Tallanstown man John Brennan helped the Ireland Soccer Transplant Team to an historic victory over the Northern Irish Transplant team last Saturday in the AUL complex in Clonshaugh, Dublin. It was an emotional day for all involved as Ireland played their first ever international match with all players thinking of the people who donated their organs ahead of the game.
John, who lives in Tallanstown with his wife Claire and their children Lauren and Shaun, was born with a heart condition called hypertrophic cardiomyopathy. John was diagnosed at the age of twelve with a defective gene in his heart meaning it didn’t stop growing. The talented soccer and GAA player was told by doctors that he could no longer play sport and at the age of just twenty he was forced to stop playing with both Na Piarsaigh and Glenmuir Utd.
By the time he received a heart transplant in 2018 it had grown to twice the size it should have been. Since receiving his new heart John has been busy getting his coaching badges and just before Covid hit John was part of a group of players who decided to form a national team ahead of a World Cup that was due to take place in Italy in 2020.
Unfortunately Covid put a temporary halt to their plans but in recent months the side made up of players who have had heart transplants, lung transplants, liver transplants and kidney transplants began training again in recent months under the guidance of John Brennan and Lar Brennan who approached the Irish Kidney Association to put themselves forward to coach the Irish side. John also plans to play with the Irish team but was unavailable for selction last Saturday due to a minor illness. Training takes place every second week in Portlaoise which acts as a central hub for players who live all over the country. According to John the game on Saturday was a hugely emotional moment for both sets of players on the pitch and with that first historic game done and dusted the focus will now turn to next summers British Transplant Games in Coventry.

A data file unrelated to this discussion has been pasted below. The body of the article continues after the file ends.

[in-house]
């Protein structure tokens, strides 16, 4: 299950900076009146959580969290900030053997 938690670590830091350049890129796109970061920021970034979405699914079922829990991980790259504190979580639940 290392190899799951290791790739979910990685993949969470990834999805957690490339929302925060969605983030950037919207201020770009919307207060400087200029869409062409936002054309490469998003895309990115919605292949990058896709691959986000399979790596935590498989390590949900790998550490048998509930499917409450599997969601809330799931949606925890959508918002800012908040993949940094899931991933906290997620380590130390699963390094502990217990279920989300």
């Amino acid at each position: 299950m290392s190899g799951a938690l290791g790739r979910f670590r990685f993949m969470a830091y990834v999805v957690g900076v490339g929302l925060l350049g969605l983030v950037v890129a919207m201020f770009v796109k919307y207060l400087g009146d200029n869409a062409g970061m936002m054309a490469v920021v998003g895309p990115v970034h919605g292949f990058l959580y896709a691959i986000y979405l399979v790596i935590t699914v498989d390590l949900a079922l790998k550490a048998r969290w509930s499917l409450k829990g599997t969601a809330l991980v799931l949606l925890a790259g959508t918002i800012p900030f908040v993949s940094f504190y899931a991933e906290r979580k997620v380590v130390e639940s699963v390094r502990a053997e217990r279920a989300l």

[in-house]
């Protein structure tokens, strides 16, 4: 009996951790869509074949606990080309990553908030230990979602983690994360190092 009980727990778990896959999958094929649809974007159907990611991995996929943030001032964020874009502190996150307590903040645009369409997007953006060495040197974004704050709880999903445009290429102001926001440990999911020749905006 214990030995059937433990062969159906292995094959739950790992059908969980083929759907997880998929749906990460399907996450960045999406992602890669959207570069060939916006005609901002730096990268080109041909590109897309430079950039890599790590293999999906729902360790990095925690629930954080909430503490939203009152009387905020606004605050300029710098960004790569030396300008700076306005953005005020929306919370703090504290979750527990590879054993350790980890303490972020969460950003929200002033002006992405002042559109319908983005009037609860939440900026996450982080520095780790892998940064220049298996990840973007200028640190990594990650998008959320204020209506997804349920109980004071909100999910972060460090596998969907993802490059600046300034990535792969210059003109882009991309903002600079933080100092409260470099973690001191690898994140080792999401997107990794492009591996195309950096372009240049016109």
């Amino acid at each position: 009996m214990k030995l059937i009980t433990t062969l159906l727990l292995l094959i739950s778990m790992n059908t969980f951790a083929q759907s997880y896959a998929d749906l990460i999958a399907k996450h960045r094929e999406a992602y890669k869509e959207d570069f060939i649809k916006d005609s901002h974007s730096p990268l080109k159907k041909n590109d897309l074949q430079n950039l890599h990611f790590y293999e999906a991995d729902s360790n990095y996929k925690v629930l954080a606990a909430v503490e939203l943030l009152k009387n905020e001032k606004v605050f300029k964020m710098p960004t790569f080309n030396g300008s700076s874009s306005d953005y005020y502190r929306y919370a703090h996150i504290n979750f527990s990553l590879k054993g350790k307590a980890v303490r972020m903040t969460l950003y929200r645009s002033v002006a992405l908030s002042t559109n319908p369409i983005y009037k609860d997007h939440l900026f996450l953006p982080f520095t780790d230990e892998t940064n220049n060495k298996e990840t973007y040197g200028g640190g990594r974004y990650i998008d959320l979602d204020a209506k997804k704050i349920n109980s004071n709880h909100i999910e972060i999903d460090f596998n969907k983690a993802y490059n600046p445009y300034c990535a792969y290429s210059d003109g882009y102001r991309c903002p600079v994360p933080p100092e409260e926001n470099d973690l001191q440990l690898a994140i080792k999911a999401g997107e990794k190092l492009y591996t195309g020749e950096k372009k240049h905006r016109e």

“Today was a very special day for all of us. It was so much more than just a football match for everybody. Saturday was a celebration of life and a celebration of the people who helped give us a second chance. Not everybody gets a second chance and many die waiting for a transplant so with that in mind we were all emotional before the match. Prior to the game we held a minutes silence for two former members of the Irish team Shane Ryan and Luke Doherty who were sadly missed, and it also gave the players time to reflect on their own donors.
“We got together a couple of years ago with a dream of forming a team and representing our country playing the game we love. We have players of all ages from lads in their early twenty’s to fellas in their fifties. They are a great bunch of lads and it was a proud moment for me to be able to manage them in our first ever international game. We won the game on penalties but as I said the result was secondary today. We will get back to training now soon and we are in the process of organising more games over the next few months as we prepare for the British Transplant Games which take place in Coventry next July. We’ve already had interest from the likes of France and Holland looking to play us and we plan on traveling to Wales in February for a match all going well,” revealed John.
“This is hopefully going to grow and grow and we are proud and delighted that we have our first game over us now. It was an historic day and we look forward to creating many great memories over the coming years,” he added.
There was a second local connection on Saturday with Dundalk man Andrew Gallagher coming on as a sub for the Irish team. Andrew had a liver transplant back in 2013 after his mother in law donated a kidney to him.
Team Ireland will be back training again in the coming weeks and if interested in joining the team they are always looking for new members, if interested please contact John Brennan (086)3884850 or Lar Brennan (085)7222155 for more information.